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Fast track(15 Posts)
Would like some advice on GCSE's and being fast tracked to take some a year earlier. What are the pros and cons. Have heard that some Universities disregard any GCSE's, AS's and A levels if they've been taken earlier, when considering applications, because they want to see how well a child copes under pressure - taking all exams at the same time. Appreciate any advice anyone can give.
A tiny minority of universities like to see exams taken all at the same time and this mostly applies to A levels rather than GCSEs.
In terms of fast-tracking overall, it depends on how it is managed and why it is done. Will the teaching time be reduced? Do they do less subjects in one go?
For example the top set taking Maths a year early followed by further maths is different from everyone squeezing History into y10 ear so they can also do Geography in y11.
Thanks for your reply, the school promotes fast track French and Maths, not sure about other subjects. I will need to speak to the subject heads I think and find out more info.
Yes, it is a general principle that GCSEs taken together are valued more highly than GCSEs spread over several years. However I don't think there are many places that worry about some being taken in year 10.
The issue in the past has been schools that start in year 8 or 9, and pupils taking 1 or 2 every six months, which is a very easy way of anyone getting a large number of GCSEs, which cannot in fact be compared to a portfolio of GCSEs ALL taken during KS4, a far more intensive course of study.
As creamteas says, there is also the case where a class take a subject such as maths early so that they can go on to a further qualification in that subject. This can be a very valuable opportunity for very able students to show what they can do. But taking some subjects early just to clear space in your timetable for other subjects is helpful to the school rather than the students.
It may affect your choices of A level, so teachers are unwilling to accept students who rushed through a subject further down the school then didn't study it at all for a year or more. And it may affect some university applications too.
But overall, in moderation, or done for a good reason, should not have too much of a negative effect.
That's very helpful AElgifu. Thanks
Fast track in maths very useful, as long as the student then studies more maths, either alone unofficially or in a class. It is a very important subject, and taking a year break is not always helpful, as you can lose a lot of momentum. For that reason, I have known students turned down when applying to do A level physics, as well as A level maths.
Fast track French similar. If your child wishes to continue in French, do not take a break! If he or she is sure they don't want to carry it on, then getting it under their belt early might be helpful, as everyone needs a language GCSE these days, but for a non linguist, the date it was taken matters less: ideally should still be in KS4 to count towards final GCSE scores.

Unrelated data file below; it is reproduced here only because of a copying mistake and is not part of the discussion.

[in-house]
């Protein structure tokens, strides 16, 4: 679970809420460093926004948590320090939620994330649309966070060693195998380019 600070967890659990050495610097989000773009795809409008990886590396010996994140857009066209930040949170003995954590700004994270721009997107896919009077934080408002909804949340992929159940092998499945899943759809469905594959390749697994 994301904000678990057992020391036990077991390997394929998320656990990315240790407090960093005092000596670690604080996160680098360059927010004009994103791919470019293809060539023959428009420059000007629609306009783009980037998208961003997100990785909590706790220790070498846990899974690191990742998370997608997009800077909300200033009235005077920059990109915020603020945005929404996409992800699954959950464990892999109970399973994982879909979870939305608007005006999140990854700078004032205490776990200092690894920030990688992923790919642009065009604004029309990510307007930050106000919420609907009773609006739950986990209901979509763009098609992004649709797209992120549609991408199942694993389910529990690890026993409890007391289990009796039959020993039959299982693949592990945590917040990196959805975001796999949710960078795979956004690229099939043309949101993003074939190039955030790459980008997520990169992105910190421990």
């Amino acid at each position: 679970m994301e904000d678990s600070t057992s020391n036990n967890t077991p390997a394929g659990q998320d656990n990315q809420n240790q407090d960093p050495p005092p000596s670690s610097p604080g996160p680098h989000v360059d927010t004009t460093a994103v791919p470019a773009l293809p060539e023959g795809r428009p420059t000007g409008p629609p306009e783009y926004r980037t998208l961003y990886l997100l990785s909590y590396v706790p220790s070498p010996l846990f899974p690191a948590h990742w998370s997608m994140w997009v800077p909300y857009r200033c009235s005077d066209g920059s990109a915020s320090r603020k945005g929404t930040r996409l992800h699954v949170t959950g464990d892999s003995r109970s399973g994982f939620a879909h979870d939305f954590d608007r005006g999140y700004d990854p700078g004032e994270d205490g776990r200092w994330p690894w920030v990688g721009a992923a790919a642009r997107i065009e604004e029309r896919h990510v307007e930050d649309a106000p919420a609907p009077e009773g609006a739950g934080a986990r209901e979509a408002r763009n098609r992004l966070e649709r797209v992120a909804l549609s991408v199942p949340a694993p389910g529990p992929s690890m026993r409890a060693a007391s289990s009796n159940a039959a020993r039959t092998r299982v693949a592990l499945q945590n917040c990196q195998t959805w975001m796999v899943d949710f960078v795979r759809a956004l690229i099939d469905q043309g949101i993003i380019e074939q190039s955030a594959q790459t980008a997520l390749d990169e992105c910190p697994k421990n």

Just wondered what you do with a child that is naturally gifted at Maths...I know there is a girl in my daughter's class (Yr 7) who is already level 8 and just filling in the gaps of her knowledge (quite a few are high level 7's too).....so how can you maintain this child's interest in the subject for a further 4 years until they sit their GCSE?
A child very gifted in maths should have the opportunity in most schools to do maths GCSe in year 10, and maths AS in year 11. It is also possible to do maths statistics GCSE too, although again, I wouldn't recommend doing it AFTER maths GCSE, because you are still left with the issue of a gap in your maths timetable, in which you are likely to lose ground. "Express" maths classes may be teaching GCSE maths alongside GCSE statistics, with the aim of taking both exams together in KS4
mad DD1's school does all the GCSEs in Y10. There is no sign at all of any universities taking against the students as a result.
DS's school makes all the kids do French in Y9. It is only an 11-16 school so I don't know how it affects destinations but I think it isn't a tack that suits all kids (including my DS, who sat his French today). I think they would be better off doing it in Y11. And so do they, now - his is the last year with the enforced y9 sitting. I'm pretty about it to be honest.
Apparently a child who did 3gcse's in year 10, is now under alot of pressure to get 6 A* all together as they want to study medicine and the university said that they would not cconsider the 3 they achieved in earlier year. I have also checked on website and unis tend to favour those who have achieved them all at the same time in the same year, it shows their ability to work under pressure.
I have also checked on website and unis tend to favour those who have achieved them all at the same time in the same year, it shows their ability to work under pressure
Don't worry about this too much. Universities are not supposed to treat applicants unfairly because of a school's decision, so it really shouldn't make that much of a difference.
There are much better ways to extend maths than through doing GCSEs early. The UKMT mentoring program for example is superb.
Thanks everyone for input, I am making an appt to see the head of french to answer my questions.
I think it depends on the reason the school do it, OP.
If they do it, to bank as many passes as possible, or to make room for pupils doing silly amounts of GCSEs, thI would say the school are putting league tables in front of their pupils' best interests!
However, if the pupils do it because they are more than ready and will continue to study those subjects, then that's fine.
DS took both those subjects early and has continued to study them alongside his other GCSEs.
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